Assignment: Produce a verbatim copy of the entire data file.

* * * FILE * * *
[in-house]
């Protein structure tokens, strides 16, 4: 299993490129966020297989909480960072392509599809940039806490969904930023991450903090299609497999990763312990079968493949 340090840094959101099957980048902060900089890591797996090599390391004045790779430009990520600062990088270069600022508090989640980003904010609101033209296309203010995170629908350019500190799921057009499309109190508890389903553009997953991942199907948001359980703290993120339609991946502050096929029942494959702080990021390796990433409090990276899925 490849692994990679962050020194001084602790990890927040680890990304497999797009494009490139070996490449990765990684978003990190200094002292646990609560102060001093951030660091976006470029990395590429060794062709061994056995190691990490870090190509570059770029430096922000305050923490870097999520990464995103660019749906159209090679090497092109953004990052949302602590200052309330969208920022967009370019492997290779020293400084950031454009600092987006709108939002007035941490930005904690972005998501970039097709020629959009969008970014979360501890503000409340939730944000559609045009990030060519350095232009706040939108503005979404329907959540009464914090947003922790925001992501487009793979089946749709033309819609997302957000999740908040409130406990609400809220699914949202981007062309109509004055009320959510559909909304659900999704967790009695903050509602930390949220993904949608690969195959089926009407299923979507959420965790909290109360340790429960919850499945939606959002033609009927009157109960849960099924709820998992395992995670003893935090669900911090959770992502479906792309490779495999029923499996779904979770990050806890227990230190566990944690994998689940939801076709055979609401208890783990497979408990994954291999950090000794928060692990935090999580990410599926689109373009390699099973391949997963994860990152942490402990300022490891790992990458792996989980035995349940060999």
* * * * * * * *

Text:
[in-house]
């Protein structure tokens, strides 16, 4: 299993490129966020297989909480960072392509599809940039806490969904930023991450903090299609497999990763312990079968493949 340090840094959101099957980048902060900089890591797996090599390391004045790779430009990520600062990088270069600022508090989640980003904010609101033209296309203010995170629908350019500190799921057009499309109190508890389903553009997953991942199907948001359980703290993120339609991946502050096929029942494959702080990021390796990433409090990276899925 490849692994990679962050020194001084602790990890927040680890990304497999797009494009490139070996490449990765990684978003990190200094002292646990609560102060001093951030660091976006470029990395590429060794062709061994056995190691990490870090190509570059770029430096922000305050923490870097999520990464995103660019749906159209090679090497092109953004990052949302602590200052309330969208920022967009370019492997290779020293400084950031454009600092987006709108939002007035941490930005904690972005998501970039097709020629959009969008970014979360501890503000409340939730944000559609045009990030060519350095232009706040939108503005979404329907959540009464914090947003922790925001992501487009793979089946749709033309819609997302957000999740908040409130406990609400809220699914949202981007062309109509004055009320959510559909909304659900999704967790009695903050509602930390949220993904949608690969195959089926009407299923979507959420965790909290109360340790429960919850499945939606959002033609009927009157109960849960099924709820998992395992995670003893935090669900911090959770992502479906792309490779495999029923499996779904979770990050806890227990230190566990944690994998689940939801076709055979609401208890783990497979408990994954291999950090000794928060692990935090999580990410599926689109373009390699099973391949997963994860990152942490402990300022490891790992990458792996989980035995349940060999």